It's DICE day. We got to see EA's Battlefield Heroes at GDC as well as next-gen first-person game Mirror's Edge, and it's all sounding promising. Great news arrives in these impressions that there won't be any in-game ads at all. The shooter will be funded purely from ads on the game's website, where you create your character and launch the game. Read below.
DICE has revealed their free-to-play PC shooter for the first time. The demo, fronted by producer Ben Cousins, revealed the latest Battlefield game to have a comedic take on combat, set in a cartoon World War. The concept is a kind of design caricature of the original Battlefield games: all the elements are there, but simplified. The point-capturing dynamic is the same, and the vehicles are still there. This time, however, it's all a little more approachable and accessible.
Cousins explained that the game would run on a 1Ghz chip and integrated graphics – ie your crappy laptop. The game would also track player skill and select exactly the right instant game for you to play in. Heroes' level of accessibility means that you won't even have to use a server browser to get into the game. "We use a bunch of methods to match up players," explained Cousins. "You won't get your arse kicked by a fourteen year old."
"The character creation is all done on the website," said Cousins, as he demonstrated the MMO-style character creation process. "Then the game is launched via the website." The war between the "Royal Army" and the "National Army" looks a lot like a cuddly World War II. Cousins explains that the two empires are at war over the results of a sporting competition. It's all incredibly friendly and not – as some people have speculated – much like a rip-off of Team Fortress 2. Cartoony it might be, but Battlefield Heroes has its own style. In fact, it's rather more like World Of Warcraft: the game is played in third person. Again, explains Cousins, it's about accessibility.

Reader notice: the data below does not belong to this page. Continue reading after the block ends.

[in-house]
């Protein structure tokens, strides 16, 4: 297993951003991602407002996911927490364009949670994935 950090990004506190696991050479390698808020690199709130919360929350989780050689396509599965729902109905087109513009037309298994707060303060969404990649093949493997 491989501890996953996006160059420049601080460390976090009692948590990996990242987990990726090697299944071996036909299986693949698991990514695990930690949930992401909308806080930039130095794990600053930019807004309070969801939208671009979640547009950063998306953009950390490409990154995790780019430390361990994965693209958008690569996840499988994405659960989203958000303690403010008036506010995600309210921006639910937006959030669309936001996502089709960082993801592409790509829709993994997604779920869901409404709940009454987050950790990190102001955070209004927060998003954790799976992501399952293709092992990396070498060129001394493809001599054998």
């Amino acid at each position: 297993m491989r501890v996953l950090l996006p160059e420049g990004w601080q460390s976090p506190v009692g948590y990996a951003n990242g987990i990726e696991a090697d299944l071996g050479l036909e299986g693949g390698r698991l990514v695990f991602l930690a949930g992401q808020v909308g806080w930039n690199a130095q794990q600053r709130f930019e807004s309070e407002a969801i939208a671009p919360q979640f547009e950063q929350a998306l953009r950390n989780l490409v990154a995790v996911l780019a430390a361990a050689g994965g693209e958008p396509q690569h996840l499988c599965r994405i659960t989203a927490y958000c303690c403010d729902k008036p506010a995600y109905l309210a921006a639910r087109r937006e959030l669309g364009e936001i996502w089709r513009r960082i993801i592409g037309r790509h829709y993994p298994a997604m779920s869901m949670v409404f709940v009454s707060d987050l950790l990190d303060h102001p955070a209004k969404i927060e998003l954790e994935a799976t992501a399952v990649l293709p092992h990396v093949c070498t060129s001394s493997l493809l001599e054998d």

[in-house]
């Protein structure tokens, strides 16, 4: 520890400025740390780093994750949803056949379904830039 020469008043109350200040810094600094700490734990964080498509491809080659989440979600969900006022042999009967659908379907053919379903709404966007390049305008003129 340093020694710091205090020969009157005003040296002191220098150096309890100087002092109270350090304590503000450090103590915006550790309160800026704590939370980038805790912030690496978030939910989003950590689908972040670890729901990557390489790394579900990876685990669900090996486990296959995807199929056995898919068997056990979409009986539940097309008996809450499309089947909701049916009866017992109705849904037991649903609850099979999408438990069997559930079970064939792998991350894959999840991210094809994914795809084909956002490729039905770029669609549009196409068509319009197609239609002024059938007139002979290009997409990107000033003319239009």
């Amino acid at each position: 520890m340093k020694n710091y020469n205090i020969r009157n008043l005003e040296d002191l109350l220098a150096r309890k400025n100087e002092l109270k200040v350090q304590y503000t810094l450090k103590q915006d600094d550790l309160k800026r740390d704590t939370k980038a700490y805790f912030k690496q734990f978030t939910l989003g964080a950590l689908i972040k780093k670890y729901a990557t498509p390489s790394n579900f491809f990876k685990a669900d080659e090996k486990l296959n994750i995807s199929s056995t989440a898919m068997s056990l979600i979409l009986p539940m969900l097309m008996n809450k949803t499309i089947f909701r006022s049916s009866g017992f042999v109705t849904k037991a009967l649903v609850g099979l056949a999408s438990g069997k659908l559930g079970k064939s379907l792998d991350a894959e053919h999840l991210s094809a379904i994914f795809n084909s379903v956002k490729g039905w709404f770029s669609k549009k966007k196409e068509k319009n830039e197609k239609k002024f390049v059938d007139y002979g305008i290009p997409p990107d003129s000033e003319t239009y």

The live demo shows us the game in action, with the three character classes showing off quite different skills and abilities. A light class enables stealth and sneak attacks, the medium is your average machine gun soldier, and the slow moving heavy racks up lots of firepower. Each of the character classes is able to pick up a number of powers, including group-heals, grenades and wall-hacks that allow them to spot (or set up) ambushes.
All this, for free. Cousins explained that the game would depend entirely on the website adverts that players saw when launching the game, and during loading. "We won't be putting billboards in the game," he said, as the team wanted to preserve the clean, cartoonish world they've created. The crowd murmured as the game loaded and we were stuck looking at an advert for Crysis. "We've been known for our long loading times," Cousins jested. "Don't worry, we're going to optimise."
"Don't forget, it's completely free," Cousins told us, just to be sure.
Battlefield Heroes releases this summer.